“But they’re expecting me, alone,” Anakin pressed, speaking over her firmly but not unkindly. “If I show up with reinforcements, it may tip our hand.”

Ahsoka leaning back to consider her master. “Now that sounds like something Master Obi-Wan would say.”

Anakin smiled, wryly. “Despite his insistence otherwise, I do listen when he talks. Just because he disagrees with my plans doesn't mean they’re not strategically sound.” He sobered. “But I also need you to help keep the rest of my family safe.” He took her by the shoulders, squeezing gently. “They may be adults, but they are still my children, which means they are magnets for trouble.”

Ahsoka blinked. “What kind of trouble could they get up to in the Council chamber?”

Anakin blinked twice before he smiled tiredly. “I keep forgetting that you never knew Master Qui-Gon,” he admitted, and Ahsoka perked up. Neither Obi-Wan nor Anakin spoke of Obi-Wan’s training master often, but she had head stories in the creche. If this was to be anything like those stories, it wouldn’t be dull.

“My children are about to tell the Council several things that they do not want to hear,” Anakin said, “and because they are my children, they will be met with suspicion when they should be heeded. I need you to keep an eye on them, and make sure they don’t end up in trouble that they can’t get themselves out of.”

Ahsoka tilted her head, considering. “Deal.” She held up her hand to shake. “But I’m telling Master Obi-Wan.”

Anakin grinned, shaking her hand by clasping just past her wrist. “I’m counting on it.”

Leia stepped forward, hands folded together in front of her, in the pose of a traditional storyteller. She wasn’t, actually, a skilled storyteller, not compared to the storytellers of her youth, who had been known to make entire audiences weep with a well-placed word, but the art shared much with political oration, and that she was good at. When she spoke, her voice was pitched just loud enough to be heard in the silence, drawing all attention to her words.

“The official story was one of a long-awaited victory and a quickly countered betrayal. Peace, with the surrender of Sepratist forces, only to have the Jedi stage a coup in a desperate bid for power. They were quickly defeated by the loyal forces of the Army of the Republic, thus saving the citizen another long and bloody war. The Chancellor, though weakened by the attempted assassination, declaired the newly reformed Republic the Galactic Empire - a new age of peace and unity in an age without the Jedi.”

Leia paused, letting the news sink in. She saw the frown form on Master Windu’s face, the dawning horror on General Kenobi’s, and spoke before she could be interrupted.

“It was all lies, of course. Propaganda to hide the truth of what occurred - that the Jedi had discovered a plot that would destroy the Republic from the inside, and that tried ― and failed ― to defeat the threat that loomed over us all.

“There were only a few who survived who knew the truth — who were there when the troopers turned on their Jedi at the order of their true Master, the Sith Lord Sidious, or when his apprentice, Darth Vader, stormed the Temple...this Temple, and left it nothing more than a burning pyre. My father, Senator Bail Organa, was one of them. General Kenobi. Master Yoda. You both survived, and lived long enough for Luke to find you for his training.”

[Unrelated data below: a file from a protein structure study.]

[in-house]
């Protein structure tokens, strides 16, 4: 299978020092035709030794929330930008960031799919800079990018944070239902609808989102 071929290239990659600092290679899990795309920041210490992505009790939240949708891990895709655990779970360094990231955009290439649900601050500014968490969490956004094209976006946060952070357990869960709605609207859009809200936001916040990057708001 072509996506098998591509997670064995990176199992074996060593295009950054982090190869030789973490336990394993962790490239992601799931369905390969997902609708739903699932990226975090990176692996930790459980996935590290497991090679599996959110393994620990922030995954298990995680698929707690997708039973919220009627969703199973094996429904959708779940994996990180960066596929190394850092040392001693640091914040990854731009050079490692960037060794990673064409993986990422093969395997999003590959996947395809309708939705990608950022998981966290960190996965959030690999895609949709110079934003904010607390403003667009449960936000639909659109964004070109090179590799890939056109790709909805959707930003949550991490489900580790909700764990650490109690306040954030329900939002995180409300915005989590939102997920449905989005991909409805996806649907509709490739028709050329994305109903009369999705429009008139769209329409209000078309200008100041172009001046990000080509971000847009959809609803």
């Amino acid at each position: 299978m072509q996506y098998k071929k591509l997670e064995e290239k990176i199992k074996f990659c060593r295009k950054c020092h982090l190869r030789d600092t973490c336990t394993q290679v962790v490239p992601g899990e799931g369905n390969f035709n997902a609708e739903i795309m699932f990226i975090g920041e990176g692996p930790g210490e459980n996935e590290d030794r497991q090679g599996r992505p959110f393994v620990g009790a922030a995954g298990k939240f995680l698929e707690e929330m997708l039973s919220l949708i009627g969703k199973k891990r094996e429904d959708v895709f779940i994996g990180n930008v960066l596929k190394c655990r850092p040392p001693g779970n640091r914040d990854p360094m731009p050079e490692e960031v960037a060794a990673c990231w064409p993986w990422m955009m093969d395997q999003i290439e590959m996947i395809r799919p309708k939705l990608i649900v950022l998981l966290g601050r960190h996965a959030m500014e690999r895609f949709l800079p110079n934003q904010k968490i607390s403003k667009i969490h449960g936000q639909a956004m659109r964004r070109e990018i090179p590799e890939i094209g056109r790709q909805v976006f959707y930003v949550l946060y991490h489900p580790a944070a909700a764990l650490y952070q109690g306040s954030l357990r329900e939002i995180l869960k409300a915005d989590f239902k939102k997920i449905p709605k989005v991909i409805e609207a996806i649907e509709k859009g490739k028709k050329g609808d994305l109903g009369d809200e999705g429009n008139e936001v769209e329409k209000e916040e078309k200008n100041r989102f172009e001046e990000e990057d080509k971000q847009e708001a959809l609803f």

She felt the unease at the back of the room, and Leia felt for Rex and Cody at the back of the room. Rex, at least, Leia knew had taken no part in the purges, but did not know what happened to Cody.

“There were some who, tired of the civil war or simply too weakened to resist, welcomed the Empire’s rule. But there were also those who did not take to oppression so readily, those who had begun to see the downward spiral of the Republic and sought reform — only to turn rebel after the official declaration of the Empire. Together, they formed an Alliance - the Alliance to restore the Republic.”

“For twenty-five years we fought against the Empire,” Leia said, and stopped. They were still fighting against the Empire. Palpatine was dead, but those who followed him, those who reveled in the fear and the hate, those pathetic life forms who would rather crush others under their heel than reach out a hand to raise them up, and allowed to fester they fought on, fueled by anger.

“The galaxy is broken,” Leia said, the truth of her words echoing through the Force like the ringing of war bells — there was more at stake than a system of government. “In some deep, fundamental way, there is a crack through everything. I have screamed myself hoarse trying to get those with the ability to do something to take action before it was too late.” She raised her head. “I am not screaming any longer.”

“Change is needed,” Luke said. “A new path.”

Sabé was waiting for him when he landed on the speeder platform, looking unruffled in the way that all handmaidens had mastered, but her unease was still palpable in the air between them.

“Thank you for your swift answer, Knight Skywalker,” Sabé said with a faint bow. “I hope my fears are for naught.”

The formality rankled — and told Anakin what he needed to know. Someone may be listening — someone with ill-intent.